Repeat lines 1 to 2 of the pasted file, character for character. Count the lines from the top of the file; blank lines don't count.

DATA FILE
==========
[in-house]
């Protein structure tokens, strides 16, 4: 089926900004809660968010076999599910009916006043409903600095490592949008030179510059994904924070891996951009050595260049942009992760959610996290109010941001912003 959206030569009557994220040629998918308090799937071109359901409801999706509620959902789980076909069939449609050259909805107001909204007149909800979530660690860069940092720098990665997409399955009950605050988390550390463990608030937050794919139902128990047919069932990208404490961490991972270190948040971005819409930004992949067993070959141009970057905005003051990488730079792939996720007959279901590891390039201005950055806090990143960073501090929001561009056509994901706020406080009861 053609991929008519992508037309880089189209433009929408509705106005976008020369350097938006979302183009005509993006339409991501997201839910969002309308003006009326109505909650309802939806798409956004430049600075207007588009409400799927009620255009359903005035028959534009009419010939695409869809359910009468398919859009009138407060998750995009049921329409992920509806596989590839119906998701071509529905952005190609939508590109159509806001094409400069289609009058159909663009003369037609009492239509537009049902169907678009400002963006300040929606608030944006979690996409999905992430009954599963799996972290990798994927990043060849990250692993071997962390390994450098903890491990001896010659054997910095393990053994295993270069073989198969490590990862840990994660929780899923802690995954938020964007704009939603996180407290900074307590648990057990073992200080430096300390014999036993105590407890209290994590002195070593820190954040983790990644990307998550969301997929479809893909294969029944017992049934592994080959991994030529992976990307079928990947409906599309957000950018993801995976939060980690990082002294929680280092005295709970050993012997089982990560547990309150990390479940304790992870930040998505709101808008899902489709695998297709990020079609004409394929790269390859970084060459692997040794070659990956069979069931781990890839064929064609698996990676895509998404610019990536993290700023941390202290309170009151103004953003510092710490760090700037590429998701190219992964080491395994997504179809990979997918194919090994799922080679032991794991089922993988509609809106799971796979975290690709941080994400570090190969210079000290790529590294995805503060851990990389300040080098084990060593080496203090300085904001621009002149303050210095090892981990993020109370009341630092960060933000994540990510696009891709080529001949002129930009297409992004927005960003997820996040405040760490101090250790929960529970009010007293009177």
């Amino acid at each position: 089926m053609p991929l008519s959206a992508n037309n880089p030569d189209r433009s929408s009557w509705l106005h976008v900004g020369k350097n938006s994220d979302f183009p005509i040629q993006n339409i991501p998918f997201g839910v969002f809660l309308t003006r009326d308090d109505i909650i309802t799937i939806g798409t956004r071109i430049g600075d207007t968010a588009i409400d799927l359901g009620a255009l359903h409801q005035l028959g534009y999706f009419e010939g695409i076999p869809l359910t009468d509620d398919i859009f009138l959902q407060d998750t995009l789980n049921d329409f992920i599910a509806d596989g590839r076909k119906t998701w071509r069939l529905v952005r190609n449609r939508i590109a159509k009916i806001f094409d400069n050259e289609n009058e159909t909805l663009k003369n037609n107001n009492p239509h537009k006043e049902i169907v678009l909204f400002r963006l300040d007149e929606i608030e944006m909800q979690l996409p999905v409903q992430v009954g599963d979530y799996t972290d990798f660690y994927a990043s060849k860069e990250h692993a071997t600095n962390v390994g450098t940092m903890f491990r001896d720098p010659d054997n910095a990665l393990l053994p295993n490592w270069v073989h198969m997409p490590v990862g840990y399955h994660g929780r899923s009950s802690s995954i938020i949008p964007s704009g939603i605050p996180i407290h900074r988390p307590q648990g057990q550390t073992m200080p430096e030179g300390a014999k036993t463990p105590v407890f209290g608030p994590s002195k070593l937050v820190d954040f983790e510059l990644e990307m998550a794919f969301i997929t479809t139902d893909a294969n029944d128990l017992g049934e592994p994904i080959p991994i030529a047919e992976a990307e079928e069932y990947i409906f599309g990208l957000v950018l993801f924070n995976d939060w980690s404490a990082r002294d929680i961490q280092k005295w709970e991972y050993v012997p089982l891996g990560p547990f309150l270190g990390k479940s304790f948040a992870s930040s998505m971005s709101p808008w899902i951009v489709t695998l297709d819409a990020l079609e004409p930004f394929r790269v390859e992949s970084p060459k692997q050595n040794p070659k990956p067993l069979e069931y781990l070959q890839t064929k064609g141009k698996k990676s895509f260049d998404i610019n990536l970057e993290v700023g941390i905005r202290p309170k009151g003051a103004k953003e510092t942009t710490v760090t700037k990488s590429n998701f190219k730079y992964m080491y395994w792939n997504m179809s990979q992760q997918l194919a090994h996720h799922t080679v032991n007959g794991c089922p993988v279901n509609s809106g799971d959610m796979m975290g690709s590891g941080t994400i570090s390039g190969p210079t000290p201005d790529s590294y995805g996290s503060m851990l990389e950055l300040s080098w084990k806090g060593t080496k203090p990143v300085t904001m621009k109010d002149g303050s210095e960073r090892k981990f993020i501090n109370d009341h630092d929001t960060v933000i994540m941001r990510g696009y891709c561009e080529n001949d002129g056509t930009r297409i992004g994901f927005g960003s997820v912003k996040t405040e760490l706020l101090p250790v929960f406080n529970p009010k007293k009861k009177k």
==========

[in-house]
């Protein structure tokens, strides 16, 4: 089926900004809660968010076999599910009916006043409903600095490592949008030179510059994904924070891996951009050595260049942009992760959610996290109010941001912003 959206030569009557994220040629998918308090799937071109359901409801999706509620959902789980076909069939449609050259909805107001909204007149909800979530660690860069940092720098990665997409399955009950605050988390550390463990608030937050794919139902128990047919069932990208404490961490991972270190948040971005819409930004992949067993070959141009970057905005003051990488730079792939996720007959279901590891390039201005950055806090990143960073501090929001561009056509994901706020406080009861 053609991929008519992508037309880089189209433009929408509705106005976008020369350097938006979302183009005509993006339409991501997201839910969002309308003006009326109505909650309802939806798409956004430049600075207007588009409400799927009620255009359903005035028959534009009419010939695409869809359910009468398919859009009138407060998750995009049921329409992920509806596989590839119906998701071509529905952005190609939508590109159509806001094409400069289609009058159909663009003369037609009492239509537009049902169907678009400002963006300040929606608030944006979690996409999905992430009954599963799996972290990798994927990043060849990250692993071997962390390994450098903890491990001896010659054997910095393990053994295993270069073989198969490590990862840990994660929780899923802690995954938020964007704009939603996180407290900074307590648990057990073992200080430096300390014999036993105590407890209290994590002195070593820190954040983790990644990307998550969301997929479809893909294969029944017992049934592994080959991994030529992976990307079928990947409906599309957000950018993801995976939060980690990082002294929680280092005295709970050993012997089982990560547990309150990390479940304790992870930040998505709101808008899902489709695998297709990020079609004409394929790269390859970084060459692997040794070659990956069979069931781990890839064929064609698996990676895509998404610019990536993290700023941390202290309170009151103004953003510092710490760090700037590429998701190219992964080491395994997504179809990979997918194919090994799922080679032991794991089922993988509609809106799971796979975290690709941080994400570090190969210079000290790529590294995805503060851990990389300040080098084990060593080496203090300085904001621009002149303050210095090892981990993020109370009341630092960060933000994540990510696009891709080529001949002129930009297409992004927005960003997820996040405040760490101090250790929960529970009010007293009177």